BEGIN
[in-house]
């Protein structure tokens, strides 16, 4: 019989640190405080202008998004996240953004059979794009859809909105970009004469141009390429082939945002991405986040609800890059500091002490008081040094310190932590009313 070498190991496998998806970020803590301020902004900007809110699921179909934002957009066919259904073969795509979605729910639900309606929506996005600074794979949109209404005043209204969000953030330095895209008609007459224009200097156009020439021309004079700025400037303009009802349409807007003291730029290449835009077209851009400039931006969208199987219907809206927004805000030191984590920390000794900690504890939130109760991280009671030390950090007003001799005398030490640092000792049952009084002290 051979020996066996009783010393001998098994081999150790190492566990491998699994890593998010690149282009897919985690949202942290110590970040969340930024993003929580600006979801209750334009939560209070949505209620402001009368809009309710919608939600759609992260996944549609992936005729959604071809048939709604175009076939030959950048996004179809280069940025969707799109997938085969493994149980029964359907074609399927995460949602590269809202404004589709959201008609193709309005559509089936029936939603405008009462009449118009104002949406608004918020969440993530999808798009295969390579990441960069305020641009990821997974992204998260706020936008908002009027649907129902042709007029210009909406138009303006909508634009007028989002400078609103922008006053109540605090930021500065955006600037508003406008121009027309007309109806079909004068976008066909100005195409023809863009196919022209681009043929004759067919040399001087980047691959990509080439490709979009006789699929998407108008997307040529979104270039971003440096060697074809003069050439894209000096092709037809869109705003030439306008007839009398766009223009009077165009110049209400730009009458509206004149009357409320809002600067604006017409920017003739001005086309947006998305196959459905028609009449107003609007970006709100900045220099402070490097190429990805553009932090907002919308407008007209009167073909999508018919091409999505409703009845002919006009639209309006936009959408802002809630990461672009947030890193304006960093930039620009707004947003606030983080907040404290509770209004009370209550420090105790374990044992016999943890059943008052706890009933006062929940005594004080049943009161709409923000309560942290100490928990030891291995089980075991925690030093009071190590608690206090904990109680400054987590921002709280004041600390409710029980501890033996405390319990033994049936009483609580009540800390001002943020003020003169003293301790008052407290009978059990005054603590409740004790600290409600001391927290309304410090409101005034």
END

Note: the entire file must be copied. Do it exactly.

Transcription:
[in-house]
């Protein structure tokens, strides 16, 4: 019989640190405080202008998004996240953004059979794009859809909105970009004469141009390429082939945002991405986040609800890059500091002490008081040094310190932590009313 070498190991496998998806970020803590301020902004900007809110699921179909934002957009066919259904073969795509979605729910639900309606929506996005600074794979949109209404005043209204969000953030330095895209008609007459224009200097156009020439021309004079700025400037303009009802349409807007003291730029290449835009077209851009400039931006969208199987219907809206927004805000030191984590920390000794900690504890939130109760991280009671030390950090007003001799005398030490640092000792049952009084002290 051979020996066996009783010393001998098994081999150790190492566990491998699994890593998010690149282009897919985690949202942290110590970040969340930024993003929580600006979801209750334009939560209070949505209620402001009368809009309710919608939600759609992260996944549609992936005729959604071809048939709604175009076939030959950048996004179809280069940025969707799109997938085969493994149980029964359907074609399927995460949602590269809202404004589709959201008609193709309005559509089936029936939603405008009462009449118009104002949406608004918020969440993530999808798009295969390579990441960069305020641009990821997974992204998260706020936008908002009027649907129902042709007029210009909406138009303006909508634009007028989002400078609103922008006053109540605090930021500065955006600037508003406008121009027309007309109806079909004068976008066909100005195409023809863009196919022209681009043929004759067919040399001087980047691959990509080439490709979009006789699929998407108008997307040529979104270039971003440096060697074809003069050439894209000096092709037809869109705003030439306008007839009398766009223009009077165009110049209400730009009458509206004149009357409320809002600067604006017409920017003739001005086309947006998305196959459905028609009449107003609007970006709100900045220099402070490097190429990805553009932090907002919308407008007209009167073909999508018919091409999505409703009845002919006009639209309006936009959408802002809630990461672009947030890193304006960093930039620009707004947003606030983080907040404290509770209004009370209550420090105790374990044992016999943890059943008052706890009933006062929940005594004080049943009161709409923000309560942290100490928990030891291995089980075991925690030093009071190590608690206090904990109680400054987590921002709280004041600390409710029980501890033996405390319990033994049936009483609580009540800390001002943020003020003169003293301790008052407290009978059990005054603590409740004790600290409600001391927290309304410090409101005034």